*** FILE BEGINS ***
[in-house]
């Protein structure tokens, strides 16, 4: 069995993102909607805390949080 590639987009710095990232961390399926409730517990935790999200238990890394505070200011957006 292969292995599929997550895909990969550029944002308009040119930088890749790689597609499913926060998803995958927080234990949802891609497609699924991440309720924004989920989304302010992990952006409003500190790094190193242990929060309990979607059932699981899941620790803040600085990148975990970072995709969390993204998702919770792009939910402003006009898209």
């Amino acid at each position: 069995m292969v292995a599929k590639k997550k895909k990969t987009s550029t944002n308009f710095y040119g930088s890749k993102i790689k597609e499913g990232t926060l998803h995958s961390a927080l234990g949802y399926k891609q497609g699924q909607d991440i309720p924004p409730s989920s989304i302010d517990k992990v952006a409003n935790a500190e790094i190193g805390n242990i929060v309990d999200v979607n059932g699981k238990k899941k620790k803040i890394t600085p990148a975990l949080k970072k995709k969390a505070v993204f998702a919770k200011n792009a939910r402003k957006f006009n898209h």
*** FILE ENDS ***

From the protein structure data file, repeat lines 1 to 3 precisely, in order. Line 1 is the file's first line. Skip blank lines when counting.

[in-house]
């Protein structure tokens, strides 16, 4: 069995993102909607805390949080 590639987009710095990232961390399926409730517990935790999200238990890394505070200011957006 292969292995599929997550895909990969550029944002308009040119930088890749790689597609499913926060998803995958927080234990949802891609497609699924991440309720924004989920989304302010992990952006409003500190790094190193242990929060309990979607059932699981899941620790803040600085990148975990970072995709969390993204998702919770792009939910402003006009898209």
């Amino acid at each position: 069995m292969v292995a599929k590639k997550k895909k990969t987009s550029t944002n308009f710095y040119g930088s890749k993102i790689k597609e499913g990232t926060l998803h995958s961390a927080l234990g949802y399926k891609q497609g699924q909607d991440i309720p924004p409730s989920s989304i302010d517990k992990v952006a409003n935790a500190e790094i190193g805390n242990i929060v309990d999200v979607n059932g699981k238990k899941k620790k803040i890394t600085p990148a975990l949080k970072k995709k969390a505070v993204f998702a919770k200011n792009a939910r402003k957006f006009n898209h």